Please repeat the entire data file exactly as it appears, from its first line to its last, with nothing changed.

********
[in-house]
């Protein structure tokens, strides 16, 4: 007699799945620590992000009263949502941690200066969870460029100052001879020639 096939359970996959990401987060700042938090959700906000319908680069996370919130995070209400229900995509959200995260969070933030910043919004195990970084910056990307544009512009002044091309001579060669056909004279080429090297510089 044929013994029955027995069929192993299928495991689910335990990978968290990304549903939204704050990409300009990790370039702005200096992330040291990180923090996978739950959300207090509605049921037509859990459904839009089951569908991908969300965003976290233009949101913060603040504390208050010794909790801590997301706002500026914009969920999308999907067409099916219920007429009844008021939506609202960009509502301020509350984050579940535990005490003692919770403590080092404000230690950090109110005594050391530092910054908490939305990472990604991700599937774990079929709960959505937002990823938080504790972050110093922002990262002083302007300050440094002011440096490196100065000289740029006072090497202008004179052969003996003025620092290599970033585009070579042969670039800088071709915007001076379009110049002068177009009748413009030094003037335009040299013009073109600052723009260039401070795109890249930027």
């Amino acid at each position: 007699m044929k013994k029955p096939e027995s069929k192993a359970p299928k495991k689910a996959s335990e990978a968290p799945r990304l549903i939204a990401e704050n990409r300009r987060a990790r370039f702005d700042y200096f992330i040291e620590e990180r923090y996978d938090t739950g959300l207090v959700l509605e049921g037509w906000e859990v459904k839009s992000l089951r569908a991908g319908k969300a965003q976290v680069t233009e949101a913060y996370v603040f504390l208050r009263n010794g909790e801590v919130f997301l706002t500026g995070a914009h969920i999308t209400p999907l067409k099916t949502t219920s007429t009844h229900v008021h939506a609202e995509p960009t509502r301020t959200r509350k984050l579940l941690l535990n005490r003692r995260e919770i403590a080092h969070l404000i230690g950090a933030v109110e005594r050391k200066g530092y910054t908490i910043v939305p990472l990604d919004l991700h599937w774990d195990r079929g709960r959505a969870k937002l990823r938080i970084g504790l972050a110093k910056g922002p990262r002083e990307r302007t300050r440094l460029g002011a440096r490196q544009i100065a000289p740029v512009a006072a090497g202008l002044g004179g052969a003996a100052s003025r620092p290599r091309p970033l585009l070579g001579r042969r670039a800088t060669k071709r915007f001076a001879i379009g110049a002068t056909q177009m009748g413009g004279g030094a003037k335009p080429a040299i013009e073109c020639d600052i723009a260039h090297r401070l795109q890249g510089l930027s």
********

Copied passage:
[in-house]
């Protein structure tokens, strides 16, 4: 007699799945620590992000009263949502941690200066969870460029100052001879020639 096939359970996959990401987060700042938090959700906000319908680069996370919130995070209400229900995509959200995260969070933030910043919004195990970084910056990307544009512009002044091309001579060669056909004279080429090297510089 044929013994029955027995069929192993299928495991689910335990990978968290990304549903939204704050990409300009990790370039702005200096992330040291990180923090996978739950959300207090509605049921037509859990459904839009089951569908991908969300965003976290233009949101913060603040504390208050010794909790801590997301706002500026914009969920999308999907067409099916219920007429009844008021939506609202960009509502301020509350984050579940535990005490003692919770403590080092404000230690950090109110005594050391530092910054908490939305990472990604991700599937774990079929709960959505937002990823938080504790972050110093922002990262002083302007300050440094002011440096490196100065000289740029006072090497202008004179052969003996003025620092290599970033585009070579042969670039800088071709915007001076379009110049002068177009009748413009030094003037335009040299013009073109600052723009260039401070795109890249930027």
């Amino acid at each position: 007699m044929k013994k029955p096939e027995s069929k192993a359970p299928k495991k689910a996959s335990e990978a968290p799945r990304l549903i939204a990401e704050n990409r300009r987060a990790r370039f702005d700042y200096f992330i040291e620590e990180r923090y996978d938090t739950g959300l207090v959700l509605e049921g037509w906000e859990v459904k839009s992000l089951r569908a991908g319908k969300a965003q976290v680069t233009e949101a913060y996370v603040f504390l208050r009263n010794g909790e801590v919130f997301l706002t500026g995070a914009h969920i999308t209400p999907l067409k099916t949502t219920s007429t009844h229900v008021h939506a609202e995509p960009t509502r301020t959200r509350k984050l579940l941690l535990n005490r003692r995260e919770i403590a080092h969070l404000i230690g950090a933030v109110e005594r050391k200066g530092y910054t908490i910043v939305p990472l990604d919004l991700h599937w774990d195990r079929g709960r959505a969870k937002l990823r938080i970084g504790l972050a110093k910056g922002p990262r002083e990307r302007t300050r440094l460029g002011a440096r490196q544009i100065a000289p740029v512009a006072a090497g202008l002044g004179g052969a003996a100052s003025r620092p290599r091309p970033l585009l070579g001579r042969r670039a800088t060669k071709r915007f001076a001879i379009g110049a002068t056909q177009m009748g413009g004279g030094a003037k335009p080429a040299i013009e073109c020639d600052i723009a260039h090297r401070l795109q890249g510089l930027s």